Hello Woody friends. Here's an interesting fact. This website is getting more than 600 visits each month. I find that amazing. When I started building guitars (~1976) there were probably less than 100 small-shop guitar makers in America.
Recently, I've been considering setting up a blog to address questions, answers and new ideas. Then, however, I would be spending more time talking about guitars than actually building guitars. Besides, there are many luthier discussion blogs on line. Just Google "Luthier Discussion Forum". Otherwise, to reach Woody__ Woody@WoodyStrings.com
I am now winding up a one-year project at Woody Strings. It has taken a year for me to finish my "5-guitar" project. When I started I thought that it would take about 8 months to build 5 guitars. Then life got in the way. For one thing, I realized that I need a finishing shop that is free standing and not connected to the ventilation of the house that my family lives in. So, I took a couple of months out to build the "Wood Shed" which is not telling the whole story but, here it is.
(Note: If the text and photos don't line up, zoom in or out to uncover.)
To build a guitar in a small shop (i.e., by hand) there is no substitute for manual effort. It's as Thomas Edison said, "...1% inspiration and 99% perspiration." Edison and I are of the mechanical age where hard work meant perspiration. Today, hard work might mean long hours sitting in front of a computer screen.
Along those lines, today I will spend some time putting in conduit to the Wood Shed. That's so I can run CAT 6 cable to the CNC machine that lives out there. Next year I hope that some parts and inlays can be designed in-house and routinely cut to dimension on the CNC (Computer Numeric Control).
CNC wood cutting first requires a drawing in AutoCAD (something Woody, a mechanical engineer, must re-learn). The (.dwg) drawing file produced in AutoCAD is then converted to a machine-language file (.dxf or .stl) that actually directs the path of the CNC router. It's all very interesting but, in a way, the opposite of hand-tooled woodcraft. All the woodcraft is done in your head and a robot actually cuts out the parts. Woody is completely OK with automated processes if the finished guitar is a better musical instrument.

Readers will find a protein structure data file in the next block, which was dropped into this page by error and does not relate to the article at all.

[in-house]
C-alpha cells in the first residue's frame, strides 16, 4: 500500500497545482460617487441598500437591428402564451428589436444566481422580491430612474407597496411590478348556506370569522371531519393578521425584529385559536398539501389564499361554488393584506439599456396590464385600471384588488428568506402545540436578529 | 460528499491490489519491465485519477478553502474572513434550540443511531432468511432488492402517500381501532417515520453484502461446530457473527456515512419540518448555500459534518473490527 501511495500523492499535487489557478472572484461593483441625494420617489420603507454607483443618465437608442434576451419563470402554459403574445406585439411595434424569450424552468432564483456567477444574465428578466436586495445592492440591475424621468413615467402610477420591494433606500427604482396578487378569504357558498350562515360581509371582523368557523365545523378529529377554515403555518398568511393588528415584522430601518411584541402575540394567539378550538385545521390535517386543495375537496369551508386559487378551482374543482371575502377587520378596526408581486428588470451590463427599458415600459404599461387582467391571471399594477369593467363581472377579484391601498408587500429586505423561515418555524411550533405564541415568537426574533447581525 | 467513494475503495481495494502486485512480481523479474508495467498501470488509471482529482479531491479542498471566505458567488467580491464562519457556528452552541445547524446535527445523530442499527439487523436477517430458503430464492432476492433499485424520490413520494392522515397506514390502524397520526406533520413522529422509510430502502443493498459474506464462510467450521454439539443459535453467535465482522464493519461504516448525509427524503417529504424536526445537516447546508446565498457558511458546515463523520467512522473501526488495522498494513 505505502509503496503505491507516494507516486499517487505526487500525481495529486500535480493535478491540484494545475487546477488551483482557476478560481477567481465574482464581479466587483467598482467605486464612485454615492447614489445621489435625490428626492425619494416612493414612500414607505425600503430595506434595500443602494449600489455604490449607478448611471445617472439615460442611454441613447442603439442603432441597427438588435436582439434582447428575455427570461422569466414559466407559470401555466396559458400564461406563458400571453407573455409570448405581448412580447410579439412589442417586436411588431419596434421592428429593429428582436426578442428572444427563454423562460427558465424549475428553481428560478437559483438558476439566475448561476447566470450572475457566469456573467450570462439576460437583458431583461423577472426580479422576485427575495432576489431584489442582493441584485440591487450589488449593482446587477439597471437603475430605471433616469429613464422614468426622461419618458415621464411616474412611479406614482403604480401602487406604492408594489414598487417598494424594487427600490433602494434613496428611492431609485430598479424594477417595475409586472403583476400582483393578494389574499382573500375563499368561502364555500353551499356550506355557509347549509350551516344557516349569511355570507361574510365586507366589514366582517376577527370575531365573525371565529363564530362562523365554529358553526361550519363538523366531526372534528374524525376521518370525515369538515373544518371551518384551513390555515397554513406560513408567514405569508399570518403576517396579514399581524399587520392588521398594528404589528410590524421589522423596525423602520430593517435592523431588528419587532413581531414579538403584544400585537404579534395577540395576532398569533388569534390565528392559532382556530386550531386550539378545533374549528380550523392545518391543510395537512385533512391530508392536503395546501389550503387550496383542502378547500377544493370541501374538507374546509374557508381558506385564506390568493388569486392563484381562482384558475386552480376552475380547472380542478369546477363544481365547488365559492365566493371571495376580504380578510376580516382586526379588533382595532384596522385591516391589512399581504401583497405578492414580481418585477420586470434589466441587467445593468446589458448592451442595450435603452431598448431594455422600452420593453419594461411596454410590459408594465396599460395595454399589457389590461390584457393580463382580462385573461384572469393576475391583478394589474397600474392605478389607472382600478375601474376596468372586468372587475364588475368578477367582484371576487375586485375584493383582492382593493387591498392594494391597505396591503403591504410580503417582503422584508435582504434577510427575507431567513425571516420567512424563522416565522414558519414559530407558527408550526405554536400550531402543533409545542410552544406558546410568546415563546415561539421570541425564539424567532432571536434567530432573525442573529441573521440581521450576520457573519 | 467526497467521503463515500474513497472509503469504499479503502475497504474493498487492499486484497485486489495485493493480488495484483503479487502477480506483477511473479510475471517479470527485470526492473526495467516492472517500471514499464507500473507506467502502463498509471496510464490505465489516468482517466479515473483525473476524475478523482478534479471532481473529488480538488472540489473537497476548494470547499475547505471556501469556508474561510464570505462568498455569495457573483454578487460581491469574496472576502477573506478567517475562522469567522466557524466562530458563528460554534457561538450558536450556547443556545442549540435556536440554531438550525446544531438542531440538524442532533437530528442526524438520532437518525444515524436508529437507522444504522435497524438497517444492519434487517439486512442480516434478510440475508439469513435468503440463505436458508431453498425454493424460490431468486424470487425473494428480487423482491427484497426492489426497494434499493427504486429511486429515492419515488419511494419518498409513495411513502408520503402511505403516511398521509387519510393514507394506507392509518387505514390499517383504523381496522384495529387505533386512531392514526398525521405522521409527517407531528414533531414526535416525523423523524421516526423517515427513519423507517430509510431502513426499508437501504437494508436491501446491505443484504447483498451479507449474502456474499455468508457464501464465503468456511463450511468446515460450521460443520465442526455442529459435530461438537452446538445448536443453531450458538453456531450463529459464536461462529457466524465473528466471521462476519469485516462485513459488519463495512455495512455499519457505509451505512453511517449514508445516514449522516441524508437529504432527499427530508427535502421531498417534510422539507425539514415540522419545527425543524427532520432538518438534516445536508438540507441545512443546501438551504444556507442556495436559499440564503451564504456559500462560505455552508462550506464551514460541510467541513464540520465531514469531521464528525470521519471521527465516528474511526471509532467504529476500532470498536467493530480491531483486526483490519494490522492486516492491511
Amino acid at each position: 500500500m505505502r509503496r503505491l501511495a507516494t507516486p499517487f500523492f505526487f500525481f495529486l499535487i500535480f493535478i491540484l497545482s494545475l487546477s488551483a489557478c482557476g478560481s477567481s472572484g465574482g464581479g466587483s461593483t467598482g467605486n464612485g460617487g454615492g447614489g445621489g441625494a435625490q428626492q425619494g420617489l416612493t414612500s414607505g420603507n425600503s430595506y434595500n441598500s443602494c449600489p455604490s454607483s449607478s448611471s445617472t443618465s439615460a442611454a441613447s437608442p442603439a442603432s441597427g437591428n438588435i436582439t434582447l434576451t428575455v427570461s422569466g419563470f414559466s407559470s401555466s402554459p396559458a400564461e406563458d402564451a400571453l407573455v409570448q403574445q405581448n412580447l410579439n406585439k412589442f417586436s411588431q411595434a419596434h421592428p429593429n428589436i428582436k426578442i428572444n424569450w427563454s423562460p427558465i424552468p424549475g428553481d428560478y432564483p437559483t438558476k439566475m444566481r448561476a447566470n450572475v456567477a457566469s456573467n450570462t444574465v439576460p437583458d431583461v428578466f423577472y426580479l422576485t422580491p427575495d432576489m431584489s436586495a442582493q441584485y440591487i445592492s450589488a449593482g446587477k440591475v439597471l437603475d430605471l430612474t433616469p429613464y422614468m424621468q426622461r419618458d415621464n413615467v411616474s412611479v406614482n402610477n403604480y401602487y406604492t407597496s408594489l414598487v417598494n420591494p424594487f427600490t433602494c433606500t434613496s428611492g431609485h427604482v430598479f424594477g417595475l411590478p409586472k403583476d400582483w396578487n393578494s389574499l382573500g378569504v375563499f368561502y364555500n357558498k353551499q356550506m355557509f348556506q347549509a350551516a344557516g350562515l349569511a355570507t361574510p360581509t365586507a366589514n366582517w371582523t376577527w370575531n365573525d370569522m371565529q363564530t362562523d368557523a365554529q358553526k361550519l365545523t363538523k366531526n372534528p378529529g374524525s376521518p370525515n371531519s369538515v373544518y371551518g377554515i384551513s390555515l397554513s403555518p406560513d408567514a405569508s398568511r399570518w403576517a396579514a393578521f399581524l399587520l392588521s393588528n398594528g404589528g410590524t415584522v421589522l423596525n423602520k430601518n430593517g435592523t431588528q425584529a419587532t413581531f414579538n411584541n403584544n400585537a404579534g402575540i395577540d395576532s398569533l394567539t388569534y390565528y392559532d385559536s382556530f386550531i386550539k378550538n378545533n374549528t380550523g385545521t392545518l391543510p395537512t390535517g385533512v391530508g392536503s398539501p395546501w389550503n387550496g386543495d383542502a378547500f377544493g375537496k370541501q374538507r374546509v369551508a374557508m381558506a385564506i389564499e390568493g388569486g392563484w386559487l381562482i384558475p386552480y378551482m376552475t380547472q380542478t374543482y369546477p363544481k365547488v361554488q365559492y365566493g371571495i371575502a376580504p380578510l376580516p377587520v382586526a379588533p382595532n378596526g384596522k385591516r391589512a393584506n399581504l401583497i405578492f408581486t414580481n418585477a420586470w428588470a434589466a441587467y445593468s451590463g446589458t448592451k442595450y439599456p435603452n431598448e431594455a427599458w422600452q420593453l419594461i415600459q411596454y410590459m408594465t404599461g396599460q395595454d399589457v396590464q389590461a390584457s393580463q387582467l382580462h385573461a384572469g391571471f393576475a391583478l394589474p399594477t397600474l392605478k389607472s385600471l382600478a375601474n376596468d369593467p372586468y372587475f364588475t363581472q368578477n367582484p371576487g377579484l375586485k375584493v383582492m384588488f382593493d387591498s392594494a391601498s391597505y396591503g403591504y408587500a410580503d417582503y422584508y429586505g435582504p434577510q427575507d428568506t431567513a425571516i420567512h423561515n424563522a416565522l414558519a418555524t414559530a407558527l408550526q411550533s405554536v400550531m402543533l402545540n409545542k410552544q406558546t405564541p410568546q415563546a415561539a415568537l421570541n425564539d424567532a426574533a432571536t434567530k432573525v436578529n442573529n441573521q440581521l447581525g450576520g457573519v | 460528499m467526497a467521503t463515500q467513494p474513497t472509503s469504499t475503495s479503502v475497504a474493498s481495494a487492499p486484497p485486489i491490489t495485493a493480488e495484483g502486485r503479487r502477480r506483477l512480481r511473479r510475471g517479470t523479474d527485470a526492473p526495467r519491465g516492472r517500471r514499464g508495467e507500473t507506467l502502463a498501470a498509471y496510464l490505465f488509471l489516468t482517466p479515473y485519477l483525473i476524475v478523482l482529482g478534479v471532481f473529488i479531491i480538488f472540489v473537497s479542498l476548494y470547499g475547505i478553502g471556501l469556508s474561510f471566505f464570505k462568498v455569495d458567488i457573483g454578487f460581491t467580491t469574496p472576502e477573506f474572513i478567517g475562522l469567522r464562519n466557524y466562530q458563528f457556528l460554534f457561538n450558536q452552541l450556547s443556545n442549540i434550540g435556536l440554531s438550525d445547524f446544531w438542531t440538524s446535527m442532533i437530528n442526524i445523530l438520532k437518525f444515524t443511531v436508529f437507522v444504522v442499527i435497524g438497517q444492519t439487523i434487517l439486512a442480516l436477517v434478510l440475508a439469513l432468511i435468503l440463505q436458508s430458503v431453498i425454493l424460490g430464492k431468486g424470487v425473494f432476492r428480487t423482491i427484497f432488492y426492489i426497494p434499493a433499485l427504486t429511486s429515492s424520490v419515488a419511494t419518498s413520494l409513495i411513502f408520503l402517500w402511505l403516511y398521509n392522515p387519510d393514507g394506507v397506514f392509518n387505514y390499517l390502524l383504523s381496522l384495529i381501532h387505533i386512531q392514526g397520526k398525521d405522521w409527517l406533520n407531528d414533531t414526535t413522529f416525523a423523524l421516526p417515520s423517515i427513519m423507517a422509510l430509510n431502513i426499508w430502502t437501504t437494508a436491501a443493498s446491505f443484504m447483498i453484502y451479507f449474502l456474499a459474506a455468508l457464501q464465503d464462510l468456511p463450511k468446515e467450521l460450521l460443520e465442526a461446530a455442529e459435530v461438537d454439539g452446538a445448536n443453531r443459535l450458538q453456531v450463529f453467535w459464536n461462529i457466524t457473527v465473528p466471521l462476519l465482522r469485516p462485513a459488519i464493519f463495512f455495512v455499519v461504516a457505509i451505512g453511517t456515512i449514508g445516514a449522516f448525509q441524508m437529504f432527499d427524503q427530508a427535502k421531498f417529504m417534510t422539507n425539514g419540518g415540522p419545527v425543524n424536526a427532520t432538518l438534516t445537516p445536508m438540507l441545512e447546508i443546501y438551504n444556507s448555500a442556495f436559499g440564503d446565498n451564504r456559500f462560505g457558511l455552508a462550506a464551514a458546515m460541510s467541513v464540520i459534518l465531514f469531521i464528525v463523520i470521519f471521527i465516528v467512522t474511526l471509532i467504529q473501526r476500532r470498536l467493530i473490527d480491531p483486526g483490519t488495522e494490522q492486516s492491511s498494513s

More on the CNC project later.
Finishing the Guitar
There are at least a half dozen steps to complete after the guitar is assembled. These steps are necessary to make the instrument ready to be sprayed (or brushed) with vinyl sealer and nitrocellulose lacquer.
During the construction process, the guitar is kept as far from damage and dirt as possible. In a small shop it still gets dirty and occasionally dinged as it nears completion. A first step in the finishing process, therefore, is the cleaning and final sanding of the entire instrument. This shouldn't take more than a couple of hours if one has been careful along the way. There are always tooling marks and smudges that need to be removed.
To clean the guitar of surface oils, acetone is reliable and effective... and leaves no residue or smell. A caution is needed, however, with the use of acetone on rosewood. Acetone will draw the oils out of rosewood which will stain any lighter colored wood (like maple bindings or perflings). This staining is one of the reasons that most guitars have plastic bindings these days. Woody, of course, finds wood bindings to be attractive. So, I make the effort to keep the bindings clean and use no wood stains of any kind on the guitar if possible.
Final shaping of the neck is also done at this point, if it is needed. Woody likes to string up each guitar and play it before spraying the first coats of sanding sealer. This way I know the feel of the neck in the musician's hand... before nothing can be done about it.
The last step before spraying is the masking of the parts that are not to receive lacquer. This includes the fingerboard, the bridge and the sound hole. We touched on this last month. When masking the fingerboard, be sure to snug the masking tape tight around the end of each fret. Otherwise, there will be a little mess of lacquer that creeps under the tape and onto the ebony or rosewood at both ends of the fret.
The five guitars shown below are ready for spray except for the masking of the sound hole from the inside to keep lacquer out of the acoustic box. Usually, I stuff rumpled newspaper inside the box and that presses a circular cardboard cut out up against the sound hole from the inside.
Purpose of the Finish and Choices
The last skill that must be mastered to complete the guitar is that of applying a protective finish to the exterior of the guitar (except for the bridge and the fretboard, of course). The type and thickness of the finish is a matter of personal choice, however, instrument-grade, nitrocellulose lacquer is sold specifically for this purpose.
A few words of explanation: Polyurethane is used on many guitars sold in retail stores. Of course, plywood guitars are also sold in retail stores and online and these, almost invariably, have polyurethane finishes. Polyurethane is not suitable for a solid-wood guitar, in my opinion. It's just too hard and inflexible. If one is buying a plywood guitar the buyer is probably more interested in cost than in guitar resonance. Hand-made and high-quality manufactured guitars deserve much better.
Instrument grade lacquer is made to be flexible and that is what large, resonating, solid-wood surfaces (like guitar tops) need. Polyurethane is hard...very hard... and, for one thing, impossible to repair. So, one can imagine what it does to the flexibility of the guitar top.